In fact even than claim, although accurate, is misleading because, as Erik Jones pointed out a year ago in Eurointelligence(in an article I link to here for the umpteenth time, though this time with the permanent link):

What matters in terms of a head-to-head competition is how Greece and Germany compare in the cost of labor per unit of output and not the real compensation of employees.  Moreover, we should look at their performance across the European marketplace as a whole.  By that measure, if we set the year 2000 equal to 100, then by 2009 Greece was at 98 while Germany was at 95.  Germany is still doing better than Greece, but only by a little and both have improved against the rest of Europe.
...If we look at just manufacturing data, the story might be different - and it is.  Using national accounts data for relative real unit labor costs in manufacturing, Greece goes from 100 in the year 2000 to 87 in 2008.  Over the same period, Germany goes from 100 to 90.  It is hard to see how Germany comes off better in the comparison...
......Even if Greece is not suffering in terms of manufacturing, the high real incomes that Greek employers are doling out must surely be hitting the bottom line in the service sector, shouldn't they?  Again, that's hard to see in the data. Total compensation per employee was 53.8 percent in Greece and 57 per cent in Germany...

So where does that leave the discussion? Does it matter?

(I think that large part of the discussion is fictional to begin with, since what was monstrous in these past years in Greece was profits per worker: in that way the bubbly "boom" was for the working people half swallowed up by high inflation and half sent to swiss bank accounts and used to finance yachts, villas and, as its main "productive" outlet, corruption. )

The road of excess leads to the palace of wisdom - William Blake

by talos (mihalis at gmail dot com) on Sat Apr 9th, 2011 at 10:57:38 AM EST
[ Parent ]
A question on the equations... You say:
The general expression for the zeroth-order income reduction from restoring unit labour cost parity through a wage cut is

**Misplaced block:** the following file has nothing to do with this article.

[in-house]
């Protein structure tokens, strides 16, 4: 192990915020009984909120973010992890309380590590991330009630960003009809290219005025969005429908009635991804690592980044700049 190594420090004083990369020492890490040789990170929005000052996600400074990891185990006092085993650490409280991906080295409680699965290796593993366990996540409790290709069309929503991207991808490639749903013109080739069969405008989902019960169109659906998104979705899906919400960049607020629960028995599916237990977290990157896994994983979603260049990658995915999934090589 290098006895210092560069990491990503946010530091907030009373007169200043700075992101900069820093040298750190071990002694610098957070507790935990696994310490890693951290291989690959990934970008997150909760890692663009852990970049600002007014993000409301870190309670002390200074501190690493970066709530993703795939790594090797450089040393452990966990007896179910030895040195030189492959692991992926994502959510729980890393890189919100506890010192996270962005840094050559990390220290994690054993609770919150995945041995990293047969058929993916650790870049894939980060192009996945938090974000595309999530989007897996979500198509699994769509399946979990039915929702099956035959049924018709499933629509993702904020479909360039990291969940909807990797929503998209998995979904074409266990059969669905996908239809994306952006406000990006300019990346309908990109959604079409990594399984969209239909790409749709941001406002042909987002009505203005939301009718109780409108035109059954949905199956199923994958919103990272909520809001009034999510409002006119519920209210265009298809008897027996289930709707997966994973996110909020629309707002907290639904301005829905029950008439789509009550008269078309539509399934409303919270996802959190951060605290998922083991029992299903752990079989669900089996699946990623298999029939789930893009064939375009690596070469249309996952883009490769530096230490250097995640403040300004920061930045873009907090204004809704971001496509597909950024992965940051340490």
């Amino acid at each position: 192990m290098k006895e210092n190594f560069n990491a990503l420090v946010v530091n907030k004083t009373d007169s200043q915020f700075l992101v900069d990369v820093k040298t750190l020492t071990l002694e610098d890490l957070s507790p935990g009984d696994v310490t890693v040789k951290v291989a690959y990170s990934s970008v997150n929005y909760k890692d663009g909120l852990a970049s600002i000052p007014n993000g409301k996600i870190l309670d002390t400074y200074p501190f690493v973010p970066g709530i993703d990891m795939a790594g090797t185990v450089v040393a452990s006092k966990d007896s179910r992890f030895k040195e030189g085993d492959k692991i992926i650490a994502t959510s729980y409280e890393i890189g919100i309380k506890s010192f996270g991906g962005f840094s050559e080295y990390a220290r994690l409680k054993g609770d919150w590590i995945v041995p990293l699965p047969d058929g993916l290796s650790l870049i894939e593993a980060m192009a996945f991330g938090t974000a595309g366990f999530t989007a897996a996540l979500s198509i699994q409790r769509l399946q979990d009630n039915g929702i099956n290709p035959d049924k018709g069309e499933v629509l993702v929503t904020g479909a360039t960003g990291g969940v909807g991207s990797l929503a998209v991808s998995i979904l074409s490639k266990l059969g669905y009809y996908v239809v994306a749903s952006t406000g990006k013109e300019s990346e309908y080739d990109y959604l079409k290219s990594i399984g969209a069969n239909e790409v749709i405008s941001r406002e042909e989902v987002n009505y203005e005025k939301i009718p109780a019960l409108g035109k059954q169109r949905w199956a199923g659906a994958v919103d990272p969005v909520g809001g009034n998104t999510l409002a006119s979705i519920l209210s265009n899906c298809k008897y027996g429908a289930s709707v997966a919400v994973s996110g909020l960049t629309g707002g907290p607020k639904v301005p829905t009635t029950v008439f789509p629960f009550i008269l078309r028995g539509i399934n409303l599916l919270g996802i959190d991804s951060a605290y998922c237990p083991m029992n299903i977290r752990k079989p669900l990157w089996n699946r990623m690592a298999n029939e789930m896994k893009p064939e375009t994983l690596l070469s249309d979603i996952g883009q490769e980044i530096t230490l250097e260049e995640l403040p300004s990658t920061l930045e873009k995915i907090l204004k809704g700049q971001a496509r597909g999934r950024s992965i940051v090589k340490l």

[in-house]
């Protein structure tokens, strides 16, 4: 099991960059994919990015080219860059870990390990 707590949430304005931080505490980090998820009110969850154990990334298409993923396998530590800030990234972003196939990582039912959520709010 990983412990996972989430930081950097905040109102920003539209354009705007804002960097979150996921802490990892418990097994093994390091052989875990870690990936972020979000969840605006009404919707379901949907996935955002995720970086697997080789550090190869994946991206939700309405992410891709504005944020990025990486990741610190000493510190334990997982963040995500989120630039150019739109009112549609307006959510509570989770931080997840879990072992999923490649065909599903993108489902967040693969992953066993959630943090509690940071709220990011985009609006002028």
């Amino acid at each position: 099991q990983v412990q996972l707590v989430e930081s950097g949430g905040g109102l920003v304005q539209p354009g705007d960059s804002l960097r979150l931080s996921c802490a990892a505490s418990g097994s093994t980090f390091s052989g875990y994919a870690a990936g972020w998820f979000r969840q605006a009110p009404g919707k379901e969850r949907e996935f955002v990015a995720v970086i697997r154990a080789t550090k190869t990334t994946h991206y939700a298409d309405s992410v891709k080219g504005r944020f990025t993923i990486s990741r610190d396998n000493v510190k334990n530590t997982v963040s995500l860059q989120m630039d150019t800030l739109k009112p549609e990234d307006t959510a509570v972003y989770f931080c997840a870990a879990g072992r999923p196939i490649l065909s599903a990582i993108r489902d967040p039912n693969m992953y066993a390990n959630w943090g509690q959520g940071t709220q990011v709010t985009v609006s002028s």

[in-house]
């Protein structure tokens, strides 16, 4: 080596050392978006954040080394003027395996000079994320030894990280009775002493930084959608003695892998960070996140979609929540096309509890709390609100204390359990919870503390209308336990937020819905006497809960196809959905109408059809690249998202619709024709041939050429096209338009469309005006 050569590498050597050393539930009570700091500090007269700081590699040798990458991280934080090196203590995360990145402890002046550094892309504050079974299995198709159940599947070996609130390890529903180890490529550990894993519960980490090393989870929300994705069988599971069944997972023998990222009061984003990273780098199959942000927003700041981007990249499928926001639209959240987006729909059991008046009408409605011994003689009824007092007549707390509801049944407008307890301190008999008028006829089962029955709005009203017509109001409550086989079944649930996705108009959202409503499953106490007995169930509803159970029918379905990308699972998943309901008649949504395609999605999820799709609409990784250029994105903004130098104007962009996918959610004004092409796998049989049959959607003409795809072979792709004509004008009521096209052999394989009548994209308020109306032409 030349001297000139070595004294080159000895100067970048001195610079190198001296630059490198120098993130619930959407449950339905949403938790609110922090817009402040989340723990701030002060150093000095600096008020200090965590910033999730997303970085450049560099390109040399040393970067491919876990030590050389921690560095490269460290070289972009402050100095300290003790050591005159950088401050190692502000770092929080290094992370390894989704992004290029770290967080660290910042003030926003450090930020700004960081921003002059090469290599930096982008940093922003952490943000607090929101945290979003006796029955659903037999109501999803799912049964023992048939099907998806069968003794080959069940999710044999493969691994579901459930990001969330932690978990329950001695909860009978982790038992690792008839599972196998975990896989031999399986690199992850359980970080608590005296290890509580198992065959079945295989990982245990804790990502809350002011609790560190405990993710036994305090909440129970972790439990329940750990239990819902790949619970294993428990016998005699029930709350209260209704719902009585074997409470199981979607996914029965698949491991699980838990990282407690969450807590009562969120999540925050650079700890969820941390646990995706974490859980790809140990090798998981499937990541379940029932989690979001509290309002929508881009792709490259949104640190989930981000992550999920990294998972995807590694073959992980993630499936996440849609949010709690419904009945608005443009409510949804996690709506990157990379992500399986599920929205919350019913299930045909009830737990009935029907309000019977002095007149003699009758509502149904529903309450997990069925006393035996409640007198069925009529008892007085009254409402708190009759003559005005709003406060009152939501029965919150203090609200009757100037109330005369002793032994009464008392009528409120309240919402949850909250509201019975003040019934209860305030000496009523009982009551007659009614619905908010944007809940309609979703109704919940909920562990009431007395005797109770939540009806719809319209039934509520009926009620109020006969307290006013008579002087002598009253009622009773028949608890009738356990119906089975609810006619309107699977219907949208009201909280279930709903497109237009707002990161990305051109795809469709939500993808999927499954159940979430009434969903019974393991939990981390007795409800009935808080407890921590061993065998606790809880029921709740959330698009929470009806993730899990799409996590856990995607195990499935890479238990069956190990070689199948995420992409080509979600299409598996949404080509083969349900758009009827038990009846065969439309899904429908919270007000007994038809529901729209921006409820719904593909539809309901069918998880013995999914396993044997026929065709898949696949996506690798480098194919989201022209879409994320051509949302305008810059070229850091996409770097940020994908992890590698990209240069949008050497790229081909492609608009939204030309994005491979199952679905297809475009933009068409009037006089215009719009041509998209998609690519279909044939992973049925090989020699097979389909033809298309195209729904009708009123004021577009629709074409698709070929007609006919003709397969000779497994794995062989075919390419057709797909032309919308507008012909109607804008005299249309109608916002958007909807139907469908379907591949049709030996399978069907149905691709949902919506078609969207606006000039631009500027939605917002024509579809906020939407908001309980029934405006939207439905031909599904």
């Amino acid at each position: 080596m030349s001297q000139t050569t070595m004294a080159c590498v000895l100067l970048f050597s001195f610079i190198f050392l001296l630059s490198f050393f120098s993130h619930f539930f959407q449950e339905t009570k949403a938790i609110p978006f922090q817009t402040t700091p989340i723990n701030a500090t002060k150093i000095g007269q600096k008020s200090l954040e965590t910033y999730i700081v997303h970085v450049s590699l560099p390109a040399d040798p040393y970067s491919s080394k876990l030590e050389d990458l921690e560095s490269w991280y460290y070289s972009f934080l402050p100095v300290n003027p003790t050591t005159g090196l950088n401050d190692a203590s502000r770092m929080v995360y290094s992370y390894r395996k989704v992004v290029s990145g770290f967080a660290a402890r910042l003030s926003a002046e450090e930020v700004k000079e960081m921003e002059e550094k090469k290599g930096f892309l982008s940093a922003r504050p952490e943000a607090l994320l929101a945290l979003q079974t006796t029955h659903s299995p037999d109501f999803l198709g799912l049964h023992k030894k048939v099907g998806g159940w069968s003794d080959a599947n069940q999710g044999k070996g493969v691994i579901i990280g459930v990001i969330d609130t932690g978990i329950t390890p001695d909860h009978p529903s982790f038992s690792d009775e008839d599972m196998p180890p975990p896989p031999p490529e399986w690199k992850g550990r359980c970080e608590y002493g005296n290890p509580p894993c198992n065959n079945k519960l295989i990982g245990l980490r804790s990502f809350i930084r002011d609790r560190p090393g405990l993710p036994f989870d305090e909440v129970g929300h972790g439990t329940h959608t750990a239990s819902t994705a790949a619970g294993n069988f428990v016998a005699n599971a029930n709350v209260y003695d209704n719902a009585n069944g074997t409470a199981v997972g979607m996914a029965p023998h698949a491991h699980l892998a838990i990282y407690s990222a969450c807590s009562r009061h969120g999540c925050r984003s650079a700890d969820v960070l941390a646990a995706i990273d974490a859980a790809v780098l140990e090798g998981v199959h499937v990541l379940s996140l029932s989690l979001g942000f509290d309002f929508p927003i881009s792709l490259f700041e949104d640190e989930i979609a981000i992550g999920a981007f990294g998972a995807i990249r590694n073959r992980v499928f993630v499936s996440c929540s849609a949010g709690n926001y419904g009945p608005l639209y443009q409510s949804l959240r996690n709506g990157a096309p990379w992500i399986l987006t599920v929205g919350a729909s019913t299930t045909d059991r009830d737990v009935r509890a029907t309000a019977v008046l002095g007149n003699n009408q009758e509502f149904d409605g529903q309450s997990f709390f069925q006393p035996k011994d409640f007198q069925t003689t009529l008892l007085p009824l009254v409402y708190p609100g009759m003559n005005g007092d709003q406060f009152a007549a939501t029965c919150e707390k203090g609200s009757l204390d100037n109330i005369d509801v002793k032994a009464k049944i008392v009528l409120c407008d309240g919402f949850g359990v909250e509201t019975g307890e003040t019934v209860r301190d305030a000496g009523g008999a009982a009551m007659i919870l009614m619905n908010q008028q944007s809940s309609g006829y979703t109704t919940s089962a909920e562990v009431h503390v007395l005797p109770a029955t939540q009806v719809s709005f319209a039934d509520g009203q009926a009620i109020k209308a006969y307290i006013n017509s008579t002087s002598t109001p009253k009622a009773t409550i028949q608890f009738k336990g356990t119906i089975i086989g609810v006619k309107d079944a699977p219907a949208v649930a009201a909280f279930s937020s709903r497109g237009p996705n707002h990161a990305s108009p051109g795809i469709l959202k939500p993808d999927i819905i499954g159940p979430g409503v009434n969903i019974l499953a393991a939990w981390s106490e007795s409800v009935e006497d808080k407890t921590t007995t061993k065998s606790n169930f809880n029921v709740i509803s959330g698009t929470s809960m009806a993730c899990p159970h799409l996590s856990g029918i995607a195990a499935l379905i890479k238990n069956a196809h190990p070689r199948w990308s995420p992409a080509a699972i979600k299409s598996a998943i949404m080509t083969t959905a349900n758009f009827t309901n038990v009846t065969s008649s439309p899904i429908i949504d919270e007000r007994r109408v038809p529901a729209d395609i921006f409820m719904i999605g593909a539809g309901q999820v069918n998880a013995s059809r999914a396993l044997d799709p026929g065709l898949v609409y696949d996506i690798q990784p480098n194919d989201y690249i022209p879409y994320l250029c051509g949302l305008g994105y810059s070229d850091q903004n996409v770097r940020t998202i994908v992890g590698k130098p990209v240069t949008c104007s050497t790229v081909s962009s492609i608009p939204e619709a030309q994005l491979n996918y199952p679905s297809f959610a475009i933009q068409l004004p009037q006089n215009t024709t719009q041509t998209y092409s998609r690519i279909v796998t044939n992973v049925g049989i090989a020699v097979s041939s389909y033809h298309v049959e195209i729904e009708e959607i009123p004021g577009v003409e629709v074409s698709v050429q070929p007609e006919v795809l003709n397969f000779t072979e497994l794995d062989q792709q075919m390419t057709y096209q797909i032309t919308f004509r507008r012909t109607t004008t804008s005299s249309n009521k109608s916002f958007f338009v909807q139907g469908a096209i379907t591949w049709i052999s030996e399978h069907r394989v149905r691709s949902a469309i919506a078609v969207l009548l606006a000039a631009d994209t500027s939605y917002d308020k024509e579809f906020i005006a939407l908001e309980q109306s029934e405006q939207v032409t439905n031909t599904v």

[domestic unit labour costs]:[foreign unit labour costs] - 1

Sorry, that's a snafu. It should be 1 - [foreign ULC]:[domestic ULC]

Both are "true," it's just a matter of whether you're saying "wages were N % higher before Austerity" or "Austerity will make wages go down by M %." We're saying the latter, so it should be 1 - [foreign ULC]:[domestic ULC].

Do foreign unit costs cancel out here, or are the first unit labor costs and the second total costs...?

Neither. The formula is good as written. Recall that division has higher rank than subtraction.

If the foreign unit costs are smaller than domestic costs this is a negative quantity.

Yes. The second equation gives you the change, not the reduction, because when I derived it I didn't bother splitting the derivation between the more and less competitive cases.

Also is there a standard reference for these equations, somewhere I could point to for the Serious people that might condemn the "unseriousness" of the writers credentials

Not as such, no. But I'm just using three standard short-run, low-order macro assumptions: Static expectations, sticky prices, constant import quota.

If they wanna argue those, then we can talk. If they just wanna toss credentialism at you, you can say "standard short-run macro assumptions about price stickiness and structural import dependencies."

I have the impression that absolute unit labor costs in Greece are substantially lower already than those in Germany (but where would one find these listed online?), and what is being paraded in the press is the fact that relative labor costs have increased faster in Greece than in Germany since Euro adoption.

I think you are confusing hourly wages and unit wages. Hourly wages are indeed much lower, but unit wages - that is, wages per widgit that actually goes out of the factory - are (supposedly) higher.

Thus I think labor costs are reduced to make up for non-labor costs that "can't"... How does that affect the argument if at all...